Anything that expresses truth to you is a language. I know people who look at a mathematical equation and see their Creator and others who can talk to someone for two minutes and know them thoroughly just based on body language, attitude, word choice or whatever (personal interaction isn’t one of my best languages, so I don’t know what else that language includes).
I like the idea of viewing what might be thought of as “abilities” as “languages” because that perspective celebrates the interactions and connections we have with our universe. We aren’t just skilled at teasing out the strands of harmony, but we are conversing with music. We don’t just have the ability to identify different species during a walk in a meadow, but we are walking with the meadow and listening to what it is saying to us.
I wonder if use of this word “intelligences” rather than “languages” comes from our culture’s emphasis on individual ability to produce rather than the capacity to understand and connect. Maybe it reflects how our culture grades people on how they do on tests and other so-called objective measures rather than who they are as human beings, how we value production of commodities over relationship, how we find it easier to judge rather than reach out. Maybe if we thought in terms of the universe being made up of many languages, we might view the world and our place in it a bit differently.
When two people speak different languages, it doesn’t mean that they will necessarily misunderstand each other, but that they can open up whole new worlds for one another. When the musician sings, I get a glimpse of what he hears when he listens to music, something that is a precious gift. I like to think that one of my descriptions of watching snow fall would offer him a small insight into what I experience, too.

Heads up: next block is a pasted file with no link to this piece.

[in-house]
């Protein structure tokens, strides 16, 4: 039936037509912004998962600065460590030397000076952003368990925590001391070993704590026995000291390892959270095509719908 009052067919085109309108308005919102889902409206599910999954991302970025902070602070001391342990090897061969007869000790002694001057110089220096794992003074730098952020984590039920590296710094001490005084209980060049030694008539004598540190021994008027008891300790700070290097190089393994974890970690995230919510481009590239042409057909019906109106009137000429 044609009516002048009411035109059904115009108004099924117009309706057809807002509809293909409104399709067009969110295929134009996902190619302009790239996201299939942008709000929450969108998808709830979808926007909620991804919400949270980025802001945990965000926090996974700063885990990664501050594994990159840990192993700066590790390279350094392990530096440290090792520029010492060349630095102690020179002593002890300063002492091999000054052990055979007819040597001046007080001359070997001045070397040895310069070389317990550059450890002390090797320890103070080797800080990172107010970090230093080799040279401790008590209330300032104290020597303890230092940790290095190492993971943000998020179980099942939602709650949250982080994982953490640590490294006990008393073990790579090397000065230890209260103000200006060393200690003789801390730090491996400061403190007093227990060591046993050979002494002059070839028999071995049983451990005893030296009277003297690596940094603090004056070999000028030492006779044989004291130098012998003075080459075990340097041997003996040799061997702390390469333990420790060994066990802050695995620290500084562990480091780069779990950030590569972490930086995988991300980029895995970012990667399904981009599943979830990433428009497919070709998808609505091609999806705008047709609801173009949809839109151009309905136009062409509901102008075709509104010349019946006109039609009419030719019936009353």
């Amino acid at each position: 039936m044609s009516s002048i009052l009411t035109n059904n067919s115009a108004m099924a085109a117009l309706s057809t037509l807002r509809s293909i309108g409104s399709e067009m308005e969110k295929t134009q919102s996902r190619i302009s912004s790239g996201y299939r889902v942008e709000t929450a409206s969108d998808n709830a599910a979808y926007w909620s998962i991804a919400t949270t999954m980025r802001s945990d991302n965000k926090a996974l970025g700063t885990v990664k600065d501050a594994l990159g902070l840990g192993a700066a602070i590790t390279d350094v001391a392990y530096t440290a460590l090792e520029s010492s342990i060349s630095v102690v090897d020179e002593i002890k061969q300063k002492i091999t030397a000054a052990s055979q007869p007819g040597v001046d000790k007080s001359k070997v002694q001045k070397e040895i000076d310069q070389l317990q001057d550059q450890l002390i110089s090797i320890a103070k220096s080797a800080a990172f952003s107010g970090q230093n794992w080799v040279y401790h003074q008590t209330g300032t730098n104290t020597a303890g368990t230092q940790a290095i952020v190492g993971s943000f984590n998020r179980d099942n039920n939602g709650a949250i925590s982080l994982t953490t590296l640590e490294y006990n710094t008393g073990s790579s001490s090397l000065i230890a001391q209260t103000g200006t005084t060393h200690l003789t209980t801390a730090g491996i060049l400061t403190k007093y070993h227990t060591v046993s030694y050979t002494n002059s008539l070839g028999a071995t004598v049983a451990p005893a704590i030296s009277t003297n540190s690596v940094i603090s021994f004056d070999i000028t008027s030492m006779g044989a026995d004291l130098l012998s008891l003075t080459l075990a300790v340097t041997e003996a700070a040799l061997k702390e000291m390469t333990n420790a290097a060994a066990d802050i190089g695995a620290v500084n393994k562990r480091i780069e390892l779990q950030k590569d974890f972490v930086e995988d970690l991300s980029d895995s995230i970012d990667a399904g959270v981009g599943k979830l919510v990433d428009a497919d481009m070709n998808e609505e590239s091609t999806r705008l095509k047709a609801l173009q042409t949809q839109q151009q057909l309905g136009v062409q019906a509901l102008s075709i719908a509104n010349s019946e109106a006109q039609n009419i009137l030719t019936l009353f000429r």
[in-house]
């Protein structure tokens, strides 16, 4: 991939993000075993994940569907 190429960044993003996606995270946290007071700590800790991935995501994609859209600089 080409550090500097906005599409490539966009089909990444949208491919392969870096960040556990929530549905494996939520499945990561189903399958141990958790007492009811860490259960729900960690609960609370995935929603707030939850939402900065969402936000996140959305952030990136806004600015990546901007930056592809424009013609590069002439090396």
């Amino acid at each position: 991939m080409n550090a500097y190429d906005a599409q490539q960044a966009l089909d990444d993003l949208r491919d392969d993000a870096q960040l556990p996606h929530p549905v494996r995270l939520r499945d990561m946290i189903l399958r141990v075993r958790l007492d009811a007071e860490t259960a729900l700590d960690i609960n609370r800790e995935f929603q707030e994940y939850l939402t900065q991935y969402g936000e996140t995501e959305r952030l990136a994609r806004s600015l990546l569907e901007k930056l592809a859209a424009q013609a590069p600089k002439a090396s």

Recognizing the “languages” that we speak and others don’t can also help us communicate with one another and help each other better understand what we are trying to say. I know that I will make a special effort to “translate” experiences more when I am writing or speaking with people who may not speak the “languages” I do.
I also think of the many languages spoken over the centuries frequently by women that have been lost. The language of healing herbs, of the women’s arts that are no longer widely practiced, of traditions related to women that are no longer observed or remembered – what did these languages once express that we may never experience again?
I also wonder if many “languages” are not given their due because they are commonly associated with women’s tasks and lives. I think of a friend who can pack an entire life philosophy about finding joy in everyday pleasures amidst tragedy into one bowl of pasta. What other aspects of our lives would we dive into with gusto and learn from if we only saw them for the meaningful “languages” they are?
We are at a time in history when communicating not only with each other, but with the world we all inhabit, is essential. We must take the time to listen to all that we can, even that which speaks in languages we may not understand as well. As in so many things, we are on this planet to work together, and remembering and honoring our many languages is one tool to use as we hopefully progress towards a more peaceful, sustainable, happy global existence.
25 Dec 2008 2 Comments
“Christmas won’t be Christmas without any presents,” grumbled Jo, lying on the rug.
And so begins Little Women by Louisa May Alcott. You most likely read this book as a girl and probably have a copy given to you some Christmas or Hanukkah decades ago in an attic somewhere.
Today is Christmas and I just happen to be spending it near Concord, Massachusetts where the real events upon which the book is based took place and where it was written. This coincidence got me to thinking about the book and the profound influence it has had upon my life.
Like many girls and young women, I grew up wanting to live in the world of the Marches and be like the sisters in the book. More than any other book I read when I was young, Little Women shaped my view of what women should be; the goals they should be able to pursue; the traits of honesty, perseverance, charity, and humor that lead to happiness and success; and how women should relate to one another with respect and love. I doubt I would be writing this blog if not for this book.